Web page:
is hosting a discussion for the creation of a non-English language fest
. I'm not quite on board with a couple of their points or the way some points are articulated, but I love the basic idea of flexing our non-English-speaking muscles.
Ever since I moved back to the Philippines, I've been pondering the monolingual bias more. I've talked about it on my LJ before, so bear with me if I'm being repetitive. In Manila, people switch back and forth between Tagalog and English pretty much all the time (and then there is Taglish!), so if I were to write a story in English that was set here, how would I deal with the multilingual aspect? Not everyone in Manila is equally fluent in both languages, but it's still not just a matter of slipping into one language for a while; it's both the languages all the time. Someone on my flist was talking about a book -- the title escapes me, forgive me -- where the whole story is in English, but one language uses regular quotes, the other language uses italics, etc. in order to show the way the different languages interact in the protagonist's story. This strategy has the right idea. The thing about compressing everything down to one language, no matter what language it is, is that it stunts the nuances of codeswitching and social cues.
For example, let's approach it from the opposite side: I tried writing SPN fic in Indonesian one time. Not Indochesters -- just canon Winchesters and Jimmy!Castiel, except it was in Indonesian. A thing that stuck out to me was that whenever Dean cursed, I felt an impulse to switch to Sundanese (a language in West Java). My family slips into Sundanese from Indonesian when they're excited or surprised, so it's become a language I associate with high emotion and intimacy. There are systemic reasons for this association. Indonesian is the language of commerce/government/media in the country, and this keeps regional languages like Sundanese to the informal spheres, such as between family and friends, or traditional spheres, often shorthand for 'folk'.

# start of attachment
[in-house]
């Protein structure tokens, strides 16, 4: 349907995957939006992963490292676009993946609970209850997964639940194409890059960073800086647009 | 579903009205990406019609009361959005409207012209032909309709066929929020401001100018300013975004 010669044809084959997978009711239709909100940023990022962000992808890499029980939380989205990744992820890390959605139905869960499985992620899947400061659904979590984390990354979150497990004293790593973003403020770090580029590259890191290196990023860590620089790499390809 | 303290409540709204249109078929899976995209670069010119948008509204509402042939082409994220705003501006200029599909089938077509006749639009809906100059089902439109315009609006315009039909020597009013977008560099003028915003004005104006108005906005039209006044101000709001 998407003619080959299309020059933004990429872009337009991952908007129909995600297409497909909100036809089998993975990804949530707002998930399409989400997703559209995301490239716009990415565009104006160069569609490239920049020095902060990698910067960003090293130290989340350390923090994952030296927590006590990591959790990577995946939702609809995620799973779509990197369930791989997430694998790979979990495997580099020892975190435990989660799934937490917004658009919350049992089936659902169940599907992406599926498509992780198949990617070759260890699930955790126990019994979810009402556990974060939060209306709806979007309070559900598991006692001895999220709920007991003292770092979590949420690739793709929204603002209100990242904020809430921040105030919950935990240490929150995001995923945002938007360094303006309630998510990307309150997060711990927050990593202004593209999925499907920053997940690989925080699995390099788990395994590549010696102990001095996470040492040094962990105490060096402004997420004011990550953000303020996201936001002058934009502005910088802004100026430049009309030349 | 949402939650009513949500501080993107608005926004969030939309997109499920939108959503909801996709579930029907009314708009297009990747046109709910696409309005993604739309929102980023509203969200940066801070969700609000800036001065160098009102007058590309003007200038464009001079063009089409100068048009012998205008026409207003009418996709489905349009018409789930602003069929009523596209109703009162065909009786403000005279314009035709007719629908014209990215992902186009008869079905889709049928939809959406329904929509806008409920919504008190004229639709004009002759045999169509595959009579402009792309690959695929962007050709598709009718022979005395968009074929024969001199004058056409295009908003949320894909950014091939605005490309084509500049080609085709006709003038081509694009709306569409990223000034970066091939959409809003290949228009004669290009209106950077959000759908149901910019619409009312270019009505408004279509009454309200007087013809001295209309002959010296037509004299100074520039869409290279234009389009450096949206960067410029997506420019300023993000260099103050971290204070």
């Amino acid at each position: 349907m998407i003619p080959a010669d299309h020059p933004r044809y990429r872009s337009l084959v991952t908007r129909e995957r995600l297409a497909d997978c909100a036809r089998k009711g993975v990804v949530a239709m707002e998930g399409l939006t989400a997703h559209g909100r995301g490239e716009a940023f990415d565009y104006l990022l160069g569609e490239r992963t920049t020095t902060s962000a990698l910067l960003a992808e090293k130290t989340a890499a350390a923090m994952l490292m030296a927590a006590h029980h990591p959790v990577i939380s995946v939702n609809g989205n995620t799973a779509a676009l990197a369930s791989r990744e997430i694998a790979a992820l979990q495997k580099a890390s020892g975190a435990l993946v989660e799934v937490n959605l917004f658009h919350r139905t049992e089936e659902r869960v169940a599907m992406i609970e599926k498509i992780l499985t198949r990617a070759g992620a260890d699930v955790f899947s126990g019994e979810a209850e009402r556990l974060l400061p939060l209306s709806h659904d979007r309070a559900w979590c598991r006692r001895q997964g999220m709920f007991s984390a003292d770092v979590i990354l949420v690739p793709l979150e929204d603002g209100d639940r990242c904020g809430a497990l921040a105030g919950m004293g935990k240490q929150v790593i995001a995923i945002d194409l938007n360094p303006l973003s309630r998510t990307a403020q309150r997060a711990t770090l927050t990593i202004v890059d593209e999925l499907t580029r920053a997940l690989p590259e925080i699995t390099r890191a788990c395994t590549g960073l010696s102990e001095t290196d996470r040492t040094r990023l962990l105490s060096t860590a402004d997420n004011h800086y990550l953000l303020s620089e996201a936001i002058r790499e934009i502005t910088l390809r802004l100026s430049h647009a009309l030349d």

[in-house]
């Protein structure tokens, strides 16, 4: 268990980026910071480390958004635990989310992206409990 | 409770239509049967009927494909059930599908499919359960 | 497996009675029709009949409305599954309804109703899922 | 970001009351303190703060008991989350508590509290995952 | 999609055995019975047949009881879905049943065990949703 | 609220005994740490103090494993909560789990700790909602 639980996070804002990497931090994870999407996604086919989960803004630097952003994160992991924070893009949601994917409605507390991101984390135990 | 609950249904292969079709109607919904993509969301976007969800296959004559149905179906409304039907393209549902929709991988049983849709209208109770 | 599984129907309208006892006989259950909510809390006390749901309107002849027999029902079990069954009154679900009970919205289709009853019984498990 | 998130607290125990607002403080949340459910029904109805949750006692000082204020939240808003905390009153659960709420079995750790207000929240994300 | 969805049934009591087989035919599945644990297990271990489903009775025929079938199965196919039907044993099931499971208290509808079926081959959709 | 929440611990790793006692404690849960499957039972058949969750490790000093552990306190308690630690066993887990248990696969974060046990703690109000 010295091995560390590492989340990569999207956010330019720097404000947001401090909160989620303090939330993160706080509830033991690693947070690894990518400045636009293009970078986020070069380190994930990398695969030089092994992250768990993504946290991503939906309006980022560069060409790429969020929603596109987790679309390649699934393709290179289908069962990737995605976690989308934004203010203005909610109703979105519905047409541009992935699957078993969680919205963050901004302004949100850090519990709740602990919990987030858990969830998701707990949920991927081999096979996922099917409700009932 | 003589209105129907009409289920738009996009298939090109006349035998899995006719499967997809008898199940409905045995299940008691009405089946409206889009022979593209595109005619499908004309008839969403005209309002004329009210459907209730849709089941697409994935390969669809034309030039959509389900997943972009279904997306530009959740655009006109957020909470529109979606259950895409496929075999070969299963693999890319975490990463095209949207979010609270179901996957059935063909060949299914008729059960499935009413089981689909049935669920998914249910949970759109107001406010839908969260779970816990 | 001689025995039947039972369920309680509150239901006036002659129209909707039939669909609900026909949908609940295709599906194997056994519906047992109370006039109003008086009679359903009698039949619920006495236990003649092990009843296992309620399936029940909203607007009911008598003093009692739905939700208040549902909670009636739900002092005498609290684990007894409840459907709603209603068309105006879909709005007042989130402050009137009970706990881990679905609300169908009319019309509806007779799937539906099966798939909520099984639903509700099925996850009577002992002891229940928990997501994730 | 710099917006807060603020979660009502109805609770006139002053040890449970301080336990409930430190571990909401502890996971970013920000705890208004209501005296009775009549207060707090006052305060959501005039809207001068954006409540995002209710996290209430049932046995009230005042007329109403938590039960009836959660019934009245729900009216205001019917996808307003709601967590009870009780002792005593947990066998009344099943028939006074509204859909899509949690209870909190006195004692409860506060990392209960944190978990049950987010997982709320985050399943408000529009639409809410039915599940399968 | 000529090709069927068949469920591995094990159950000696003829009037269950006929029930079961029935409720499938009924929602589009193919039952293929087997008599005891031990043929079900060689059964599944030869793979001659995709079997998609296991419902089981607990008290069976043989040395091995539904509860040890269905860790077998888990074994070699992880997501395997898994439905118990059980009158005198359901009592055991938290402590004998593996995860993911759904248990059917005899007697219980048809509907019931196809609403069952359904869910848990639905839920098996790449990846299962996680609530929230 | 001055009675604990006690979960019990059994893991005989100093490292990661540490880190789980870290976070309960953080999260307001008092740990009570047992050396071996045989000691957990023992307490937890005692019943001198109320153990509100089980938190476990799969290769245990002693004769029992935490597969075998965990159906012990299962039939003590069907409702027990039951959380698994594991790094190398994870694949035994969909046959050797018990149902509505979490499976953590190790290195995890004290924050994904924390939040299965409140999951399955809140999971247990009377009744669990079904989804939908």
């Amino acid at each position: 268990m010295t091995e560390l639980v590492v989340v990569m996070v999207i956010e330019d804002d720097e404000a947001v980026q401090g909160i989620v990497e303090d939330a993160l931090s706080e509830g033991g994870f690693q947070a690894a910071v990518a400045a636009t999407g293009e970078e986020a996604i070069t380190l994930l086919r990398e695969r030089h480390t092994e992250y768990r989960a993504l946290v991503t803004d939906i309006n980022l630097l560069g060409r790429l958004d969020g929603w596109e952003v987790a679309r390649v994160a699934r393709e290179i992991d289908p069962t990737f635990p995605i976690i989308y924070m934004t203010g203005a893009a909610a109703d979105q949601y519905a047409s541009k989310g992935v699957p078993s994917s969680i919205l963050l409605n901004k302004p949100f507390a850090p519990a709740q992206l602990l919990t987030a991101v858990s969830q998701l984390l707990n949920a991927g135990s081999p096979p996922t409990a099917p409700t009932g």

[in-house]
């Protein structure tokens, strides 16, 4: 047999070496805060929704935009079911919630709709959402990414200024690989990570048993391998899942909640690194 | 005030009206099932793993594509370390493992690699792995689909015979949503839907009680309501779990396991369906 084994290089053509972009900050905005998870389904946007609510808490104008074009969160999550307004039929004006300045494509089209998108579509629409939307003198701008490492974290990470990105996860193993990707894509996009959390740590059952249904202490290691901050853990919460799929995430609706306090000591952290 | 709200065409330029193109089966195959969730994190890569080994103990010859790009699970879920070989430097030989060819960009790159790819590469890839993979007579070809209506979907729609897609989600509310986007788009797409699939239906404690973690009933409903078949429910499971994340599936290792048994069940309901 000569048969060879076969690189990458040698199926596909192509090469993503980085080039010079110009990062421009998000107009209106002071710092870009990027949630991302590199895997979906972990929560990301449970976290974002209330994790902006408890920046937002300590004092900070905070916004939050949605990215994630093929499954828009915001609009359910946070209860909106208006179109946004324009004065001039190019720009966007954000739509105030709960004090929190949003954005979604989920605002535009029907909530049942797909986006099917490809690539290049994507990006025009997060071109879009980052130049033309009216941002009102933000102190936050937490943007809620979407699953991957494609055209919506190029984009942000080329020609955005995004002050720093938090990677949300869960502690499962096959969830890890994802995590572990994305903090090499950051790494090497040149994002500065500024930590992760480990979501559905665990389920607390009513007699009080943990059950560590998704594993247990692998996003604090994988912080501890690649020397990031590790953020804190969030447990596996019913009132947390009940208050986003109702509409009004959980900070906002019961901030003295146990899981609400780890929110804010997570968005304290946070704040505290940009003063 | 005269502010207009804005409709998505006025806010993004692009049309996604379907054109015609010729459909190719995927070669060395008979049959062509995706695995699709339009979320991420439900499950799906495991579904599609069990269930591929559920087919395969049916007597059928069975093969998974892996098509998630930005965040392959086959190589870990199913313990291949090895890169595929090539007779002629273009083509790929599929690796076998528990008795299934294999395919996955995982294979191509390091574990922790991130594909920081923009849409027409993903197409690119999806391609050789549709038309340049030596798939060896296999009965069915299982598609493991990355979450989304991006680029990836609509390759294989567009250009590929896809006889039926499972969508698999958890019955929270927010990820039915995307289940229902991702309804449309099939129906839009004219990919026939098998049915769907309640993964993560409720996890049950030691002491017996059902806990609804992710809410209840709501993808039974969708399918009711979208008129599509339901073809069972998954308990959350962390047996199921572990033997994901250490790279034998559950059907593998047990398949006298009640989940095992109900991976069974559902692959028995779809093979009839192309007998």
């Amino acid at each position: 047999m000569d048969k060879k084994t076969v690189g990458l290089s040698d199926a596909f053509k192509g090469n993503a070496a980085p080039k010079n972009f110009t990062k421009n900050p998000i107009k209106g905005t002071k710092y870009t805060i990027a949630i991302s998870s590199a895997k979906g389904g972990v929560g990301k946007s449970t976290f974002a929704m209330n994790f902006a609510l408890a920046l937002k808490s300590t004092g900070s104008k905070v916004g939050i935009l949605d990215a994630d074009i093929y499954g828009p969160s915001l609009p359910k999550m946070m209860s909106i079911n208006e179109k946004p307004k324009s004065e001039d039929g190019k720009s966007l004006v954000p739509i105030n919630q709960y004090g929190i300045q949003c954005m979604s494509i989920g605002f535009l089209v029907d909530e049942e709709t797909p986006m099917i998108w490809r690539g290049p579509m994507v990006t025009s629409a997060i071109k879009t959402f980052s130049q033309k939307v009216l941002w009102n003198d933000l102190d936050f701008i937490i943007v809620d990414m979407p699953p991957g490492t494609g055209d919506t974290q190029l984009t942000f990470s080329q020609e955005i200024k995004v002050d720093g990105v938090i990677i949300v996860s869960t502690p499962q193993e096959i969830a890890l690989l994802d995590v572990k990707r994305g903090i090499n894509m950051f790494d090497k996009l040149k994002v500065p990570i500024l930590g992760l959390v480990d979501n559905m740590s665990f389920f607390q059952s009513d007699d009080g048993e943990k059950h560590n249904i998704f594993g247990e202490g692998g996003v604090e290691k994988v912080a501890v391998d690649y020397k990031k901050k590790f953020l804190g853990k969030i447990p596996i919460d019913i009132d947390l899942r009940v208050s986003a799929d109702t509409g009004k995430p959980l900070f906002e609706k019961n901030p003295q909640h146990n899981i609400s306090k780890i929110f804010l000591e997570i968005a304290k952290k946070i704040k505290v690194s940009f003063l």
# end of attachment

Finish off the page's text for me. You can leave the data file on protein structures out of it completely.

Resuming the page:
In the USA, this kind of multilingualism seems to be associated almost exclusively with immigrant/multicultural families. In Indonesia, people who also speak Sundanese, Javanese, Balinese, Batak, etc. are not immigrants but have been there for like forever. However, their language has been minoritized and deemed informal anyway. When I write in Indonesian about American Dean cursing, can I switch to Sundanese for these couple of sentences? The sociolinguistic foundations between Indonesia and the USA aren't the same, and the implications of being multilingual are different.
As far as writing in one language about characters who don't always do goes, my favorite solution thus far is alt-text. The first fic I've seen that does this is Promise of the पुरवाई
, which is about racebent Mary Poppins. She uses alt-text for transliteration in the fic, but I used it for straight-up English translations in my Indonesian!Novaks fic
. It makes translations available for those who only do English, but also keeps the nuances for those who also understand Indonesian. This is one more argument for e-publishing also, I think. Modifying alt-text in e-pub technology to help popularize multilingual writing, y/n?